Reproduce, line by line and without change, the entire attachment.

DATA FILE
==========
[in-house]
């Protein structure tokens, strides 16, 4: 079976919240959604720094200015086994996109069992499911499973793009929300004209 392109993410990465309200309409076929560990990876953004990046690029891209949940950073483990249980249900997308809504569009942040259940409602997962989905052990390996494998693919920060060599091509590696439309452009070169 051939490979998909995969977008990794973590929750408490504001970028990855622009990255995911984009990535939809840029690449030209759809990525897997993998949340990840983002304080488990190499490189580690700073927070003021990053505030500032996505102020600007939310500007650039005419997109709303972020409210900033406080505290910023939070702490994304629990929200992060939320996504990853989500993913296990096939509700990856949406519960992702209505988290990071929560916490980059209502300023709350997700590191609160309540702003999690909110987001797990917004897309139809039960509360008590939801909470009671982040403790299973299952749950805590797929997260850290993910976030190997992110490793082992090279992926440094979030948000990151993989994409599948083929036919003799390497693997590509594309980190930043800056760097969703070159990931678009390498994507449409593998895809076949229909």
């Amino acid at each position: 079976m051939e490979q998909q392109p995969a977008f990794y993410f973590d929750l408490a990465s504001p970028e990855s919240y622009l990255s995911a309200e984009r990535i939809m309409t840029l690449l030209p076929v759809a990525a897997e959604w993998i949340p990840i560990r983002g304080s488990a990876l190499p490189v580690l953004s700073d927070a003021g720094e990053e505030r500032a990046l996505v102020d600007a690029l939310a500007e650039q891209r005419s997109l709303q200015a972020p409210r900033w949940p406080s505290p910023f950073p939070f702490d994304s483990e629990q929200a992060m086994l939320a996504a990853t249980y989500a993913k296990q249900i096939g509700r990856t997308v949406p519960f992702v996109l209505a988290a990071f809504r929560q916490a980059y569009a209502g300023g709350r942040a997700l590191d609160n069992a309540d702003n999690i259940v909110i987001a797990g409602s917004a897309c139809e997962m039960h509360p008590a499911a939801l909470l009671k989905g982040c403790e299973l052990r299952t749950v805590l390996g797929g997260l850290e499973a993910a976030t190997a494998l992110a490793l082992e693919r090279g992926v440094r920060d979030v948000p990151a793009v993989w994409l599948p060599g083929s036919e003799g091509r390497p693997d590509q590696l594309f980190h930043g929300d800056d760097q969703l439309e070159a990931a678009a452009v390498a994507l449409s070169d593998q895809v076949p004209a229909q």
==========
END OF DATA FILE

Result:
[in-house]
């Protein structure tokens, strides 16, 4: 079976919240959604720094200015086994996109069992499911499973793009929300004209 392109993410990465309200309409076929560990990876953004990046690029891209949940950073483990249980249900997308809504569009942040259940409602997962989905052990390996494998693919920060060599091509590696439309452009070169 051939490979998909995969977008990794973590929750408490504001970028990855622009990255995911984009990535939809840029690449030209759809990525897997993998949340990840983002304080488990190499490189580690700073927070003021990053505030500032996505102020600007939310500007650039005419997109709303972020409210900033406080505290910023939070702490994304629990929200992060939320996504990853989500993913296990096939509700990856949406519960992702209505988290990071929560916490980059209502300023709350997700590191609160309540702003999690909110987001797990917004897309139809039960509360008590939801909470009671982040403790299973299952749950805590797929997260850290993910976030190997992110490793082992090279992926440094979030948000990151993989994409599948083929036919003799390497693997590509594309980190930043800056760097969703070159990931678009390498994507449409593998895809076949229909």
């Amino acid at each position: 079976m051939e490979q998909q392109p995969a977008f990794y993410f973590d929750l408490a990465s504001p970028e990855s919240y622009l990255s995911a309200e984009r990535i939809m309409t840029l690449l030209p076929v759809a990525a897997e959604w993998i949340p990840i560990r983002g304080s488990a990876l190499p490189v580690l953004s700073d927070a003021g720094e990053e505030r500032a990046l996505v102020d600007a690029l939310a500007e650039q891209r005419s997109l709303q200015a972020p409210r900033w949940p406080s505290p910023f950073p939070f702490d994304s483990e629990q929200a992060m086994l939320a996504a990853t249980y989500a993913k296990q249900i096939g509700r990856t997308v949406p519960f992702v996109l209505a988290a990071f809504r929560q916490a980059y569009a209502g300023g709350r942040a997700l590191d609160n069992a309540d702003n999690i259940v909110i987001a797990g409602s917004a897309c139809e997962m039960h509360p008590a499911a939801l909470l009671k989905g982040c403790e299973l052990r299952t749950v805590l390996g797929g997260l850290e499973a993910a976030t190997a494998l992110a490793l082992e693919r090279g992926v440094r920060d979030v948000p990151a793009v993989w994409l599948p060599g083929s036919e003799g091509r390497p693997d590509q590696l594309f980190h930043g929300d800056d760097q969703l439309e070159a990931a678009a452009v390498a994507l449409s070169d593998q895809v076949p004209a229909q």